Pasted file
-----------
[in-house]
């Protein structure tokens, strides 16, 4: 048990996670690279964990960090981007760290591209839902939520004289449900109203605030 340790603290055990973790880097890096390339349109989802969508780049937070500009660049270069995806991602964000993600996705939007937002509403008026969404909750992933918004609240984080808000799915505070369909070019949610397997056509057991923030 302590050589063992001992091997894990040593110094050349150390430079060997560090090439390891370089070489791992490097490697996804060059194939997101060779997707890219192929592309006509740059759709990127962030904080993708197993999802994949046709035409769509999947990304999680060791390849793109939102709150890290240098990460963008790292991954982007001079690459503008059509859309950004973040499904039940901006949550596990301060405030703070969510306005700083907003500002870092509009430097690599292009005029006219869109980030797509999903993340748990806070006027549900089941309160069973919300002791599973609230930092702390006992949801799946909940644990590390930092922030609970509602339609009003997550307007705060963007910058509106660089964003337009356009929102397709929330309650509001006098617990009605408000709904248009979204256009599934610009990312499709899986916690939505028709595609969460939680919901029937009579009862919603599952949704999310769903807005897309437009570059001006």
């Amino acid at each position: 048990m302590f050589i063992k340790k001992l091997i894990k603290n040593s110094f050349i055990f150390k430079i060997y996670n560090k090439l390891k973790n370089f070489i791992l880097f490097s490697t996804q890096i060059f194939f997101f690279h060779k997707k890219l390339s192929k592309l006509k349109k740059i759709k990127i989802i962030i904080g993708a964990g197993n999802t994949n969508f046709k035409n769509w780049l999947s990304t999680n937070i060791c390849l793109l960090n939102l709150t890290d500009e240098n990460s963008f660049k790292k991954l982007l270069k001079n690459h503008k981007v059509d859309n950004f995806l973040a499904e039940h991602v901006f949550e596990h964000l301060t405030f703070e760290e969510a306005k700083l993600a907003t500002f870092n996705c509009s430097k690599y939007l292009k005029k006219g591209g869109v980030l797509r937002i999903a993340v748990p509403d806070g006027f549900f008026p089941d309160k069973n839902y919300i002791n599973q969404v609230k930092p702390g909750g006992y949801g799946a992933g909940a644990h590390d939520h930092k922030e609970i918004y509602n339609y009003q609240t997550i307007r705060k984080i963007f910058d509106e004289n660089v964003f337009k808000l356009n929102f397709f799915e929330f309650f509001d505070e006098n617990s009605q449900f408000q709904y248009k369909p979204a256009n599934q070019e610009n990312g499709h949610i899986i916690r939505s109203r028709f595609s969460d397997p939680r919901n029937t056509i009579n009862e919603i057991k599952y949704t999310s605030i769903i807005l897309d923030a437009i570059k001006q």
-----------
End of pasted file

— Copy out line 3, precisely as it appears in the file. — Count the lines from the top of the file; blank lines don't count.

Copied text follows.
């Amino acid at each position: 048990m302590f050589i063992k340790k001992l091997i894990k603290n040593s110094f050349i055990f150390k430079i060997y996670n560090k090439l390891k973790n370089f070489i791992l880097f490097s490697t996804q890096i060059f194939f997101f690279h060779k997707k890219l390339s192929k592309l006509k349109k740059i759709k990127i989802i962030i904080g993708a964990g197993n999802t994949n969508f046709k035409n769509w780049l999947s990304t999680n937070i060791c390849l793109l960090n939102l709150t890290d500009e240098n990460s963008f660049k790292k991954l982007l270069k001079n690459h503008k981007v059509d859309n950004f995806l973040a499904e039940h991602v901006f949550e596990h964000l301060t405030f703070e760290e969510a306005k700083l993600a907003t500002f870092n996705c509009s430097k690599y939007l292009k005029k006219g591209g869109v980030l797509r937002i999903a993340v748990p509403d806070g006027f549900f008026p089941d309160k069973n839902y919300i002791n599973q969404v609230k930092p702390g909750g006992y949801g799946a992933g909940a644990h590390d939520h930092k922030e609970i918004y509602n339609y009003q609240t997550i307007r705060k984080i963007f910058d509106e004289n660089v964003f337009k808000l356009n929102f397709f799915e929330f309650f509001d505070e006098n617990s009605q449900f408000q709904y248009k369909p979204a256009n599934q070019e610009n990312g499709h949610i899986i916690r939505s109203r028709f595609s969460d397997p939680r919901n029937t056509i009579n009862e919603i057991k599952y949704t999310s605030i769903i807005l897309d923030a437009i570059k001006q």